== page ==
By Elise Hsu, Staff Writer
Before the layoffs all started, CEO of BuzzFeed Jonah Peretti sent a memo to his employees, claiming that he wanted them to hear it “from [him] directly instead of from the press.” The memo stated that 15% of the employees of BuzzFeed would be laid off. When the general public found out, it became enraged, not by the news of the layoffs themselves, but instead the news of who was being laid off.
Included in the approximately 220 employees that were let go were: all but two members of the entertainment team, all seven members of the national desk, both journalists in the health department, all six members of the national security desk, and all but one member of the LGBTQ+ department. The layoffs also went international, as BuzzFeed’s office in Spain was shut down.
Many Twitter users were upset upon hearing this news; they accused BuzzFeed of using the layoffs to target LGBTQ+ and POC employees, with one user expressing that “[BuzzFeed] didn’t really fire anyone who truly deserved it,” and another noticing that the media giant “made a reputation on the backs of very talented queer and POC creators/editors/etc and then got rid of them all once that reputation was cemented enough to get away with it.” Many also posted that they enjoyed the content created by those who were laid off and found it odd that some of the most important departments were affected.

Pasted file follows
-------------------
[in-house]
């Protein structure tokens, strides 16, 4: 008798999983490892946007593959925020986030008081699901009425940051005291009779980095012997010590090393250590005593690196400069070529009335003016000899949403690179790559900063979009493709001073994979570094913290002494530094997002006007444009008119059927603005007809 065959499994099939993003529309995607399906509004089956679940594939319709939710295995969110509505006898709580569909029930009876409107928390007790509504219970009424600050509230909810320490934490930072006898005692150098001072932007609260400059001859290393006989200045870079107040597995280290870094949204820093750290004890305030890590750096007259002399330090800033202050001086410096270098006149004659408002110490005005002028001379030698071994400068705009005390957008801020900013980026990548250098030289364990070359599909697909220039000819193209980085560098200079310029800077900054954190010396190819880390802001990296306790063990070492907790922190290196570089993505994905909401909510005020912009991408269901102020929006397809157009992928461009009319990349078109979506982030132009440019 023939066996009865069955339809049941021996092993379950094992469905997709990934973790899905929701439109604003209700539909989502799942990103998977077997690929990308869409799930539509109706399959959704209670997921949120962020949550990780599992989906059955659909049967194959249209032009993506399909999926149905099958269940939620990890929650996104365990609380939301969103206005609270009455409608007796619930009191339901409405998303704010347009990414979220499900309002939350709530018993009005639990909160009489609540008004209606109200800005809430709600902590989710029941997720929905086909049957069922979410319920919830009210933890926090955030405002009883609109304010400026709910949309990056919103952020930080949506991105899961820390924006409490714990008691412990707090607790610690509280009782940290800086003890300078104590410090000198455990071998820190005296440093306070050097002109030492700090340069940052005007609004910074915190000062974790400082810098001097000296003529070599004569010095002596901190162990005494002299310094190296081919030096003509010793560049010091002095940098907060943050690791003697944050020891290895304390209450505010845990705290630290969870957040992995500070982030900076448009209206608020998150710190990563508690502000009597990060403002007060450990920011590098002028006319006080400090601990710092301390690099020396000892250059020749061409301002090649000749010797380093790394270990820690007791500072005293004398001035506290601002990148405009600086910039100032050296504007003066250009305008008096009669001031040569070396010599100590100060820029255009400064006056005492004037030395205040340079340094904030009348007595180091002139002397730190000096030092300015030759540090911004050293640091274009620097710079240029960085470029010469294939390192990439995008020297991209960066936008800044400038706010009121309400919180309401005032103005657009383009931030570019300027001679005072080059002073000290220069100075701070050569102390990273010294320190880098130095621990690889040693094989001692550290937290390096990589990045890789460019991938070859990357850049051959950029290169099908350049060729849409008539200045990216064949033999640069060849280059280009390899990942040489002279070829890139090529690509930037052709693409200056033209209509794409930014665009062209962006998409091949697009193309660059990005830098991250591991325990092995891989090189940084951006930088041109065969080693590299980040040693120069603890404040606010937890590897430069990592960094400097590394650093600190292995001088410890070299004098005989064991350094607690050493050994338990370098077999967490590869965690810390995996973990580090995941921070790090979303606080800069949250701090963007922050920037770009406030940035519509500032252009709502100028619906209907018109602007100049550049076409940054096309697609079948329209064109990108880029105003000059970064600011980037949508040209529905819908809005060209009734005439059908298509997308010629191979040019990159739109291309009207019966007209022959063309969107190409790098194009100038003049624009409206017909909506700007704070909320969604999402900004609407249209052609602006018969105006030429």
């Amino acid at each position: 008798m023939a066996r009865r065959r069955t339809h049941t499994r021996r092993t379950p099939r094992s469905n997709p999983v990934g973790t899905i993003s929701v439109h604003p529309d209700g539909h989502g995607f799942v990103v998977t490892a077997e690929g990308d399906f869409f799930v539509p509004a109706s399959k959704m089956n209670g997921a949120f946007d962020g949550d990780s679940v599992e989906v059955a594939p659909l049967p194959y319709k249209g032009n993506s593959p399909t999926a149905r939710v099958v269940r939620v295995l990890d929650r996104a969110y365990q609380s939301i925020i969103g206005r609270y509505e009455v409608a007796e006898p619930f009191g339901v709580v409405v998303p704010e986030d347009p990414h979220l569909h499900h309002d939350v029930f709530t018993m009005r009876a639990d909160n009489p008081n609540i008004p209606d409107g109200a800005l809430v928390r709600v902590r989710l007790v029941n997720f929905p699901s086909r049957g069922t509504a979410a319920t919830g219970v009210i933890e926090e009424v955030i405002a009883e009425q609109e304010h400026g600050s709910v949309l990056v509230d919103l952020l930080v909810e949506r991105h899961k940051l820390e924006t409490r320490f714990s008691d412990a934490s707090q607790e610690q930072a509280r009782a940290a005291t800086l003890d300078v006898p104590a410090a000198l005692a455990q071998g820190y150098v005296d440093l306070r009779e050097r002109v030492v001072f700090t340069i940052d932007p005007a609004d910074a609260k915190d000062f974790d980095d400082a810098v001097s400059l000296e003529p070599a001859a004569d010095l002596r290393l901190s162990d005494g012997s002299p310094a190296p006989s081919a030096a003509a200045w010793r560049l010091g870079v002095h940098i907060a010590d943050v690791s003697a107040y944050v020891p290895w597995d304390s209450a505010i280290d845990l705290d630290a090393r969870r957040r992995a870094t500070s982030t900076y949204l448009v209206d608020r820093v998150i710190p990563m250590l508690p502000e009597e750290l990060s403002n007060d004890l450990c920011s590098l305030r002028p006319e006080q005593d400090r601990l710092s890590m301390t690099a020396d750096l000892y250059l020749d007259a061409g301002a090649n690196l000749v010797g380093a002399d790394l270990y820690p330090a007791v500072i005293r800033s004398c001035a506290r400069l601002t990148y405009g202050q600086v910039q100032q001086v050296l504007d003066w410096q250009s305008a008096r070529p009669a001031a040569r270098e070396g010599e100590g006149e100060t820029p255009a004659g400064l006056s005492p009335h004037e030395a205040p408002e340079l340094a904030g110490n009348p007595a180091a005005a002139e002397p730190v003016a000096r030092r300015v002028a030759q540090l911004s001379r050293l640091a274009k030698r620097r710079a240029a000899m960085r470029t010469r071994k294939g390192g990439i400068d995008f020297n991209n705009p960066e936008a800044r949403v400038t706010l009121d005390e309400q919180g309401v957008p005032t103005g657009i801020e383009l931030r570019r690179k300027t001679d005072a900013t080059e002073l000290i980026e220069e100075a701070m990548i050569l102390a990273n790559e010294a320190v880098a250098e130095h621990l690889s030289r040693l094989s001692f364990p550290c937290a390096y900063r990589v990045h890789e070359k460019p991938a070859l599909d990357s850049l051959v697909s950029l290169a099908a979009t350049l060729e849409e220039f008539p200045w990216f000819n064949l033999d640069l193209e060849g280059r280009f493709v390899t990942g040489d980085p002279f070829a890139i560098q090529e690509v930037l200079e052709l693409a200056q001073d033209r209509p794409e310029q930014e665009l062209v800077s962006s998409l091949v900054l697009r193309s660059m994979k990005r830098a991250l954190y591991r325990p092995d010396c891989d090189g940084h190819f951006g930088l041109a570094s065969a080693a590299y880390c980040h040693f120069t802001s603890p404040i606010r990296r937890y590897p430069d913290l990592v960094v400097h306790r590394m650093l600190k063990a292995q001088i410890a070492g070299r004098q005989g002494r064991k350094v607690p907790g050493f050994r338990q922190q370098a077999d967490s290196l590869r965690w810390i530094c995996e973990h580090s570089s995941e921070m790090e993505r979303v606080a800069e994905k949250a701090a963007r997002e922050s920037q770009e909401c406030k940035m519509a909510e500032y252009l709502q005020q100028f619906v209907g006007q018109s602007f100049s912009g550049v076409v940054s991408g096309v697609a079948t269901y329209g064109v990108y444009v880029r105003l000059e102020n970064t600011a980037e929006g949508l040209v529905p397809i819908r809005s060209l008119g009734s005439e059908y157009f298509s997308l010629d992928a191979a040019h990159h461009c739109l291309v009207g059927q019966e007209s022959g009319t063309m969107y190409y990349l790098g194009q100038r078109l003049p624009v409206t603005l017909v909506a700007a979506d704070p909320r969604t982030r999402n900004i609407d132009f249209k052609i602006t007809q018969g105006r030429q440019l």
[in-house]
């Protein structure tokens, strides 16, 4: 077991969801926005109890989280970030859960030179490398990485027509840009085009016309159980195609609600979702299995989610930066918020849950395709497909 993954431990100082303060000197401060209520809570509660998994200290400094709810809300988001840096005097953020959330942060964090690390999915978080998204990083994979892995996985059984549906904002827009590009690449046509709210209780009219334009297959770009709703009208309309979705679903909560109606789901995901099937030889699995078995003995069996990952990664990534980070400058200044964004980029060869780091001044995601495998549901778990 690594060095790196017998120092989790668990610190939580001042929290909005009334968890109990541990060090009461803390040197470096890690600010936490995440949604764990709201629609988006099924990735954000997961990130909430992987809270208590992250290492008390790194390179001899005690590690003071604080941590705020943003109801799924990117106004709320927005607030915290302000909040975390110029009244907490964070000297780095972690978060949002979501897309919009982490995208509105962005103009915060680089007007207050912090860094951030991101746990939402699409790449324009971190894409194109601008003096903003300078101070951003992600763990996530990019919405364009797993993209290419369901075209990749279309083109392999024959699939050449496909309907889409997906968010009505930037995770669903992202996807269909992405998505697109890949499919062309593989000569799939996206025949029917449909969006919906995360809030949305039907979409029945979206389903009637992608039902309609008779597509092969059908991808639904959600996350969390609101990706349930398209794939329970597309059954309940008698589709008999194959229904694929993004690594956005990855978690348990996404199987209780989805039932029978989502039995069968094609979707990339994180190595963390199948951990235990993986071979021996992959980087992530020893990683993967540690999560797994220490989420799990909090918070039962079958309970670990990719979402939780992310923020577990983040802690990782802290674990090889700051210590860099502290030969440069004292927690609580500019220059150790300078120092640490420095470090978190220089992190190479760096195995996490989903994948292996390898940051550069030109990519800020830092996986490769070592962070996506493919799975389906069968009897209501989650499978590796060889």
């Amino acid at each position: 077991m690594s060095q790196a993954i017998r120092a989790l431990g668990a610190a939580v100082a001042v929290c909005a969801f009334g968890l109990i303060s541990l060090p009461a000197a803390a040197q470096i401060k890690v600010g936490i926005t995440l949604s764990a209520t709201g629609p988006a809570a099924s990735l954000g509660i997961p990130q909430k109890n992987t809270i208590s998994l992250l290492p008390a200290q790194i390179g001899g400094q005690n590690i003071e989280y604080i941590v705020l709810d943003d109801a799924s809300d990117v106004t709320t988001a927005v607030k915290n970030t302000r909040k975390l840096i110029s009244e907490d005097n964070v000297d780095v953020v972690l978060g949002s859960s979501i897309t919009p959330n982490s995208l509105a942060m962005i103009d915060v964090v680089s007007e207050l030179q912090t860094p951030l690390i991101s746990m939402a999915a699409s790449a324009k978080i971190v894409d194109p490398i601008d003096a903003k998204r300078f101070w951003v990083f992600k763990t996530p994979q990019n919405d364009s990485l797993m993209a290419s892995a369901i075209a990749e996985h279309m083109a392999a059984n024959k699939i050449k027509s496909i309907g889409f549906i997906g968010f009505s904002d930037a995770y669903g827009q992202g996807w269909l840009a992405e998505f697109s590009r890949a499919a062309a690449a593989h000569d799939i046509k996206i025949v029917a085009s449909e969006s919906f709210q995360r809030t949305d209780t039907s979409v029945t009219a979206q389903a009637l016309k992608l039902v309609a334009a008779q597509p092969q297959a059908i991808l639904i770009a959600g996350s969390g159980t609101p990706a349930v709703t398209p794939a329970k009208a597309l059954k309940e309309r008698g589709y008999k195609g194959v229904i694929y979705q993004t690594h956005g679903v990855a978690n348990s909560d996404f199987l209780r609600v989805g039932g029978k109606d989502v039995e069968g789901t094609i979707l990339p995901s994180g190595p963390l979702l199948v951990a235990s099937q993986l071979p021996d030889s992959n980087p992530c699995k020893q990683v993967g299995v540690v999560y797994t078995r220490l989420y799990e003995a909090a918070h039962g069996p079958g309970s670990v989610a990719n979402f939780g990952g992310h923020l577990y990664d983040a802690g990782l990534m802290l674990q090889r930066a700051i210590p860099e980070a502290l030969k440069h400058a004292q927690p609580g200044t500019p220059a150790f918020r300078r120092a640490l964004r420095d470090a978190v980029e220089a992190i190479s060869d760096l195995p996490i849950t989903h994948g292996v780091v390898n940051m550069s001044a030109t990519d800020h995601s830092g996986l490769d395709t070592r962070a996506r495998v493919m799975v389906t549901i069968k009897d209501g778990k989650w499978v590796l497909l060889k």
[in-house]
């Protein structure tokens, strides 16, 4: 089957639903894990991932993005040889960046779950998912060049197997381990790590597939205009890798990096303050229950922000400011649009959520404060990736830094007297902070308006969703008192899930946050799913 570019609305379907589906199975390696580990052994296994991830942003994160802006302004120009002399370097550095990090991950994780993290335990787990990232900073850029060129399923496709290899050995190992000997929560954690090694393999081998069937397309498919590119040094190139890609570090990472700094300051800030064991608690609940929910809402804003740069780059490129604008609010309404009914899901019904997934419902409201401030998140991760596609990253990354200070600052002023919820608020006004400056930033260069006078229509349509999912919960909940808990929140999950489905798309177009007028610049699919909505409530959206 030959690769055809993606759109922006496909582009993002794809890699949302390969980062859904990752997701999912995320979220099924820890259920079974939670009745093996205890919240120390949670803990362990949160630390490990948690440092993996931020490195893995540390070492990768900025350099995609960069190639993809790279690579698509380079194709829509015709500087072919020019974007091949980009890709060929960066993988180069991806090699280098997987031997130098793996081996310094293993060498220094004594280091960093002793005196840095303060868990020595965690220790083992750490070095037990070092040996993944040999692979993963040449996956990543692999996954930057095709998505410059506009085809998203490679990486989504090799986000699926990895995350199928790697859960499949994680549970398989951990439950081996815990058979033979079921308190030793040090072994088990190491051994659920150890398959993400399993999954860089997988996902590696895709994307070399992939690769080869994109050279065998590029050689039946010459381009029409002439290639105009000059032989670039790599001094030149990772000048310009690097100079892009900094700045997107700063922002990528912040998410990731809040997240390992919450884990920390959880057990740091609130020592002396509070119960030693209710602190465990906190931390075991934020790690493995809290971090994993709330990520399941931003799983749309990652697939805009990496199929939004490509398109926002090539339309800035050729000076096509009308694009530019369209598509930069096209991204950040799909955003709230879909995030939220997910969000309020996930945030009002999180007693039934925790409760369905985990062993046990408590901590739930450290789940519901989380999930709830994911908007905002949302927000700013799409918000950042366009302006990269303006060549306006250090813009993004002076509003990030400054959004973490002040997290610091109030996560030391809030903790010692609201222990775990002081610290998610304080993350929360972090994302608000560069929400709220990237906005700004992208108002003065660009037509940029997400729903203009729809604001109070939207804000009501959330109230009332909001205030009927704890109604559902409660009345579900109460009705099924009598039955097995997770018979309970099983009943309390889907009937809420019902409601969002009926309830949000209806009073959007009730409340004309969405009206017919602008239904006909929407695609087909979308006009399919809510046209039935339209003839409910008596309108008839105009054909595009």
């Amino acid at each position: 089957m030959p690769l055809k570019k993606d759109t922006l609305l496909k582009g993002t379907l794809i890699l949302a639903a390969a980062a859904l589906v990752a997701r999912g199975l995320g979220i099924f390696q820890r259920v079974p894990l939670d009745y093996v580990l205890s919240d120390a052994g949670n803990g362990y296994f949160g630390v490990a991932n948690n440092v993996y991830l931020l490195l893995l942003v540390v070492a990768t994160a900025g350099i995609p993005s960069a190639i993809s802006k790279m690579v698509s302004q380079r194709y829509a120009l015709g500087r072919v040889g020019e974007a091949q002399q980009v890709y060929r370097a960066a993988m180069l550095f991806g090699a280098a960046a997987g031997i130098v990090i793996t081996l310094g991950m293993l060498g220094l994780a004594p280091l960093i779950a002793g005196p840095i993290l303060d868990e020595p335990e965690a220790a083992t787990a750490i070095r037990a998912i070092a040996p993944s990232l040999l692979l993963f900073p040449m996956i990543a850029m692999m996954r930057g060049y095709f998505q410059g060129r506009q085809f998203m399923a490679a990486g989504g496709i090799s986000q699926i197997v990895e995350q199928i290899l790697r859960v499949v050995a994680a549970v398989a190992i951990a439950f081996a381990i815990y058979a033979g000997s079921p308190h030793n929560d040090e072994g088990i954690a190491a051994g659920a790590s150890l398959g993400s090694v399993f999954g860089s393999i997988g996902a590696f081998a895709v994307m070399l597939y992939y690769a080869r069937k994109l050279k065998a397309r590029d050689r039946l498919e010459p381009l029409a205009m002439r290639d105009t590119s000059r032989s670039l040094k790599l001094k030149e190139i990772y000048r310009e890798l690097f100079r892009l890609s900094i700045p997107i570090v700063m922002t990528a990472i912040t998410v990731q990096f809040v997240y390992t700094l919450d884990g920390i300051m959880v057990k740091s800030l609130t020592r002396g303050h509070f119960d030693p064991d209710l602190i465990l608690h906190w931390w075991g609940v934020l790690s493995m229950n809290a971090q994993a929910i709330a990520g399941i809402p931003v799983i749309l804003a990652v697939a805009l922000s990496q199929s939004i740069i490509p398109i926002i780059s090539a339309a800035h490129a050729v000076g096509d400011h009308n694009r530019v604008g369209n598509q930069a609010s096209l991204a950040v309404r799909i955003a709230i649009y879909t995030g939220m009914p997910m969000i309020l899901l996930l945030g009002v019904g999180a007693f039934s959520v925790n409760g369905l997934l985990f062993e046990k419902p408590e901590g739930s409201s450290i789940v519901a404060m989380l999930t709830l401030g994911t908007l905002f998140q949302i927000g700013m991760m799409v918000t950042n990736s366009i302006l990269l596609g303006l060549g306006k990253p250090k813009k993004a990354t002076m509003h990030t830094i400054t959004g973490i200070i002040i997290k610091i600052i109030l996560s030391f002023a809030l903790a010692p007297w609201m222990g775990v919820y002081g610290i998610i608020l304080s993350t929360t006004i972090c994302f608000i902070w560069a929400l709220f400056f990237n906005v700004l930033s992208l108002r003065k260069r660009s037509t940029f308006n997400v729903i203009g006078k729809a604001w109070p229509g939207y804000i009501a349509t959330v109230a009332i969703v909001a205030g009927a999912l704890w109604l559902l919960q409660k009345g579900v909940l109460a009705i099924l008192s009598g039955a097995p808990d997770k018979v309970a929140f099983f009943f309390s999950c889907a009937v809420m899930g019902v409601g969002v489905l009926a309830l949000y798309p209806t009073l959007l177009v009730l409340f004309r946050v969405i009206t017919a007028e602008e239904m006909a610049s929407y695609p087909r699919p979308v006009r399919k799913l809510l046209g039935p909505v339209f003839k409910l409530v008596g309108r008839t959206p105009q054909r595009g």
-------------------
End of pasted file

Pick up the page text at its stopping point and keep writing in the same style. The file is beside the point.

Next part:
These layoffs are just another example of the exploitation of LGBTQ+ community and people of color. These people made quality content and helped propel BuzzFeed into popularity and success, but ultimately, when the time came to let employees go, they got the axe. It’s as though the company played the diversity card to seem relatable only to eventually take it from the deck discard it. This move, although calculated, was not popular and will continue to face scrutiny.
Despite these events, there is still hope for those who have been laid off. A computer science student named Alexandre Mouriec took to Twitter to share his most recent creation– a website that features past BuzzFeed employees and their area of expertise– in an attempt to help them get hired. The day when companies truly understand their consumers could not come soon enough.